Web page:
Dark Reading is part of the Informa Tech Division of Informa PLC

This site is operated by a business or businesses owned by Informa PLC and all copyright resides with them.Informa PLC's registered office is 5 Howick Place, London SW1P 1WG. Registered in England and Wales. Number 8860726.

10:00 AM
Aamir Lakhani
Aamir Lakhani
Connect Directly
E-Mail vvv

IoT Security During COVID-19: What We've Learned & Where We're Going

Vigilance and ongoing training combined with an integrated security framework are key aspects of a successful strategy in the fight against the latest crop of pandemic opportunists.

When the pandemic began, organizations worldwide rapidly transitioned to a remote work model. In their rush to ensure business continuity, however, many left their networks exposed to cybercriminals. Furthermore, the potential attack surface of these organizations continues to expand because of digital innovation and business growth, further increasing risk. At the same time, the speed and sophistication of cyberattacks continues to make defending the network more challenging.

With IT teams on constant alert, it can be difficult for organizations to see the big picture. The move to remote work exacerbated the current situation by adding hundreds or thousands of potential attack vectors overnight as remote workers, their devices, and sometimes their home networks were brought onto the network. Consequently, according to data from our FortiGuard Labs threat research team, there has been a significant increase in cyberattacks.

In many cases, vulnerable Internet of Things (IoT) devices — whether deployed in home or branch offices, or internal devices now being accessed by remote users — have played a significant role in this uptick. So, while IoT devices have been instrumental in helping organizations worldwide, the networks these devices are connected to must be properly secured.

IoT Devices, Security, and Remote Work
Now that time has passed since the pandemic began, most organizations have had time to work out many of the kinks associated with their pivot to remote work. From an IoT security perspective, one issue that has had serious repercussions is that not all organizations could obtain the number of laptops they needed for all the employees who had to work remotely.

As a result, many remote workers had to use — and some still are using — a variety of personal devices to connect into the corporate network, ranging from smartphones and tablets to laptops and PCs. The challenge is that those devices aren't only being used for work but also for activities including social media, shopping, and streaming entertainment. They're also typically far less protected by desktop security and endpoint protection solutions, rendering them more vulnerable to the malware associated with phishing attacks.

Attackers don't need to attack these personal devices directly to achieve their goals. Since these devices are connected to a home network, attackers have multiple avenues of attack at their disposal — including spreading malware through other computers, tablets, gaming, and entertainment systems connected to the home network. This also includes online IoT devices, such as digital cameras, smart appliances, and smart home tools like doorbells and thermostats.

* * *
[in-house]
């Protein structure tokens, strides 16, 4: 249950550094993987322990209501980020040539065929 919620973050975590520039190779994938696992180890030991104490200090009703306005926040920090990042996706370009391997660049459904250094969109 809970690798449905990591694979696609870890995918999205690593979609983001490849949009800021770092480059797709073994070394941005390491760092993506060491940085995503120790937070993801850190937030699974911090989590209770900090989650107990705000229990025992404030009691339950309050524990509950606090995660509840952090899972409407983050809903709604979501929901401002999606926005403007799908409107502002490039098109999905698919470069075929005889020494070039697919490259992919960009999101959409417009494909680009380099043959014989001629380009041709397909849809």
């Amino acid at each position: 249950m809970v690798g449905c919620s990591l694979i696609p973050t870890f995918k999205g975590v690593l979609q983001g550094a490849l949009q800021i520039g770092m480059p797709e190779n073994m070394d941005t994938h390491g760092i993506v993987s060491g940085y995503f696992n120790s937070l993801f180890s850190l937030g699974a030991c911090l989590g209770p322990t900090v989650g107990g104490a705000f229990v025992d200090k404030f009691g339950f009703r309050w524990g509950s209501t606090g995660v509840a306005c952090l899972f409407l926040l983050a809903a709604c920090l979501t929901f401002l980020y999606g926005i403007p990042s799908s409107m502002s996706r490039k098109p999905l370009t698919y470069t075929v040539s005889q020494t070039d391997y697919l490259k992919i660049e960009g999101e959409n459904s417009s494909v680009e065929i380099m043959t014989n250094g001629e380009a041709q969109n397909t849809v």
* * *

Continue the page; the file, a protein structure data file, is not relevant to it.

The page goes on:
In fact, the top three searches on Shodan are related to remote camera access. Granted, some remote cameras are intentionally open to the Internet. However, there is still a large number of cameras connected to the Internet with default credentials. Attackers can easily take advantage of this low-hanging fruit and potentially access systems that were never intended for the public.

What's important to keep in mind is that this may be only the first step for an attacker in attempting to exploit an organization. The ultimate goal is to find a way into a corporate or school network and its valuable digital resources, and attackers know that the easiest way in is often by exploiting a vulnerable device no one expects to be an issue.

Rise in IoT Adoption
One of the major things we're seeing during the pandemic is an uptick in IoT adoption. Juniper Research predicts that IoT platform revenues, for instance, will reach $66 billion in 2020 — a 20% increase over last year. And while medical and healthcare use of IoT is one of the biggest growth areas, it's not the only factor here. For example, as businesses start to reopen safely, touchless and contactless devices have become more appealing. This includes devices such as touchless building access, touchless point-of-sale devices, and body temperature cameras.

Lessons Learned and Key Takeaways
This is no time to stop being vigilant. Cybercriminals are committed to taking advantage of any opportunity to attack, and the IoT provides an enticing avenue for them to get in. Examples of this activity include:

  • Attacks against medical device suppliers. In one attack recently uncovered by our FortiGuard Labs threat research team, attackers sent an email pretending to request multiple medical devices and also containing a malicious Word attachment. If a recipient opened the attachment, it downloaded several files that could exfiltrate files from the user's computer.